Greg Maddux gets Hall call with 97.2 percent of the vote
BY TONI GINNETTI Staff Reporter January 8, 2014 1:00PM
Updated: January 8, 2014 3:09PM
Few who saw Greg Maddux in his Cubs debut as a pinch runner on Sept. 3, 1986 would have pictured the skinny pitching prospect becoming one of the game’s most dominating players.
Fewer would have imagined him making an historic entry into baseball’s most exclusive club.
It came true Wednesday for him as he was elected to the Baseball Hall of Fame with 97.2 percent of the eligible votes.
He becomes the 51st former Cubs player, manager or executive to earn induction and the 40th player to have spent all or part of his career in a Cubs uniform.
He won election with former Atlanta teammate Tom Glavine and White Sox slugger Frank Thomas--all three selected in their first year of eligibility and only one year after the voting Baseball Writers of America gave no one the necessary 75 percent vote total.
Maddux enters the Hall with a lifetime record of 355-227—despite having only two seasons of 20 or more victories. Those came in 1992—the year he won the first of his four Cy Young Award and the year the Cubs let him leave as a free agent--and in 1993.
But he went on to rank eighth all-time in victories, with 133 of them coming in a Cubs uniform over two stints with the team.
He spent 10 years with the Cubs and 11 with the Atlanta Braves, the team he helped lead to dominating standing in baseball through the 1990s.
``He individually completely changed two organizations,’’ said former Cubs general manager Jim Hendry, who became a close friend to the pitcher he brought back to the team in 2004. ``He made the difference for the Braves, and it killed the Cubs.’’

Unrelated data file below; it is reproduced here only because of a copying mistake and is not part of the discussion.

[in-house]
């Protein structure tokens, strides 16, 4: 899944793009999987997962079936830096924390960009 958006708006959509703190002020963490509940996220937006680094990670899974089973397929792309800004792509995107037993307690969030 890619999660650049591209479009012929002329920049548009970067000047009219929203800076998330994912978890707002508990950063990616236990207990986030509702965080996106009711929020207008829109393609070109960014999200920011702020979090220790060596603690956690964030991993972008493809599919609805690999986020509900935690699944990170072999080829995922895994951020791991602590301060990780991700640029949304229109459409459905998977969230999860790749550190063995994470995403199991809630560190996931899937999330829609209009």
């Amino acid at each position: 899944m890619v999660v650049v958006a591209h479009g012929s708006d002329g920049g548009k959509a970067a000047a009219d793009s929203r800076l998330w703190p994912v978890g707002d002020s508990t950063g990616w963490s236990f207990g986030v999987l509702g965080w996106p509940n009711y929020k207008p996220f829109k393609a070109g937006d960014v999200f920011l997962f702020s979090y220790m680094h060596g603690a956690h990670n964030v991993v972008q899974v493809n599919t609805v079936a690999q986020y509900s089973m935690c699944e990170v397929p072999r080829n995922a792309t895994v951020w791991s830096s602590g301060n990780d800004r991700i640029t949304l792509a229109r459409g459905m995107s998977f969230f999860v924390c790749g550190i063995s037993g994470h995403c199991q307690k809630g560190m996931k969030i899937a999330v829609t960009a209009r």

Maddux won more games with the Braves, but his historic 300th victory and his 3,000th strikeout came as a Cub.
His No. 31—also worn by Hall of Famer Ferguson Jenkins—was retired for both players in 2009.
``I join my family, the Cubs organization and Cubs fans in congratulating Greg on this tremendous honor,’’ Cubs chairman Tom Ricketts said. ``He is one of the gretest pitchers of all time and a tremendous competitor who earned the nickname ``Mad Dog’’ whenever he took the mound. His near-unanimous selection is the ultimate salute to an extraordinary career.’’
Maddux’ dominating skills came more from his mastery of control than overpowering strength, and on Wednesday, he took time to credit his former Cubs coaches Dick Pole and Billy Connors for turning around his career.
``Pole taught me my mechanics, and Bill took it to the next level,’’ he said. ``I like to think I learned something from all my coaches, even as far back as Rick Kranitz in Rookie Ball.’’
Maddux was selected by the Cubs in the second round of the 1984 draft. He spent two different stints with the team, from 1986 to 1992 and returned in 2004 to 2006.
``I came up a Cub,’’ he said. ``If you count the years in the minors, I spent probably 11 years with the Cubs and the 11 years with the Braves.’’
He pitched 5,008 1/3 innings, compiling a 3.16 lifetime ERA with 3,371 strikeouts—ranking 10th on that all-time list.
But as remarkable were his 18 Gold Gloves for fielding excellence—the most all-time at any position.
He won a World Series championship with the Braves in 1995, his only championship in 13 postseason years. His first was in 1989 with the Cubs, and he also played on three post-season teams with the Los Angeles Dodgers.